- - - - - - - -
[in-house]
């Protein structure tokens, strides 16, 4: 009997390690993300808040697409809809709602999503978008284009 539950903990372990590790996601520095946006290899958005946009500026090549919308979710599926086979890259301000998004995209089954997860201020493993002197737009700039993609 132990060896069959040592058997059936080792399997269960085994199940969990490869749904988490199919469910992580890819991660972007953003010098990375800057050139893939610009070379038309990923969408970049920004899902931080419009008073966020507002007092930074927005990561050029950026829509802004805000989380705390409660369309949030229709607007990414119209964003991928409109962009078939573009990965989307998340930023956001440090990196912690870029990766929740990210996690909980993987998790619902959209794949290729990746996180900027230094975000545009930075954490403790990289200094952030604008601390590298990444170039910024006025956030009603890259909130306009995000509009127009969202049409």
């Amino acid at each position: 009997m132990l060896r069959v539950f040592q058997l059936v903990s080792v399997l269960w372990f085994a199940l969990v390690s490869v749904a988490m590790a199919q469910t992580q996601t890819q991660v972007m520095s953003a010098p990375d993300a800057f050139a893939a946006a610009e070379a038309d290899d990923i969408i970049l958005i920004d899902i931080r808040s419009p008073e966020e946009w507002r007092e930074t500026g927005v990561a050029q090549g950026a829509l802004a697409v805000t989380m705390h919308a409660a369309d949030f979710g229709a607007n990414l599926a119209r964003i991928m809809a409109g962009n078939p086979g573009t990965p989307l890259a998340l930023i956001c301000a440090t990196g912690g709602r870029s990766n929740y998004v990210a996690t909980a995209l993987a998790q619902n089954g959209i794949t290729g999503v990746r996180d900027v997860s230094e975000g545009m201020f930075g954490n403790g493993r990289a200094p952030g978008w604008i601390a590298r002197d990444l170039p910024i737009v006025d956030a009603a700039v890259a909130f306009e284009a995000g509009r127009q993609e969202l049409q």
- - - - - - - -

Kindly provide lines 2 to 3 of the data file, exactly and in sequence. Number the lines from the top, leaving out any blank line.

């Protein structure tokens, strides 16, 4: 009997390690993300808040697409809809709602999503978008284009 539950903990372990590790996601520095946006290899958005946009500026090549919308979710599926086979890259301000998004995209089954997860201020493993002197737009700039993609 132990060896069959040592058997059936080792399997269960085994199940969990490869749904988490199919469910992580890819991660972007953003010098990375800057050139893939610009070379038309990923969408970049920004899902931080419009008073966020507002007092930074927005990561050029950026829509802004805000989380705390409660369309949030229709607007990414119209964003991928409109962009078939573009990965989307998340930023956001440090990196912690870029990766929740990210996690909980993987998790619902959209794949290729990746996180900027230094975000545009930075954490403790990289200094952030604008601390590298990444170039910024006025956030009603890259909130306009995000509009127009969202049409």
């Amino acid at each position: 009997m132990l060896r069959v539950f040592q058997l059936v903990s080792v399997l269960w372990f085994a199940l969990v390690s490869v749904a988490m590790a199919q469910t992580q996601t890819q991660v972007m520095s953003a010098p990375d993300a800057f050139a893939a946006a610009e070379a038309d290899d990923i969408i970049l958005i920004d899902i931080r808040s419009p008073e966020e946009w507002r007092e930074t500026g927005v990561a050029q090549g950026a829509l802004a697409v805000t989380m705390h919308a409660a369309d949030f979710g229709a607007n990414l599926a119209r964003i991928m809809a409109g962009n078939p086979g573009t990965p989307l890259a998340l930023i956001c301000a440090t990196g912690g709602r870029s990766n929740y998004v990210a996690t909980a995209l993987a998790q619902n089954g959209i794949t290729g999503v990746r996180d900027v997860s230094e975000g545009m201020f930075g954490n403790g493993r990289a200094p952030g978008w604008i601390a590298r002197d990444l170039p910024i737009v006025d956030a009603a700039v890259a909130f306009e284009a995000g509009r127009q993609e969202l049409q």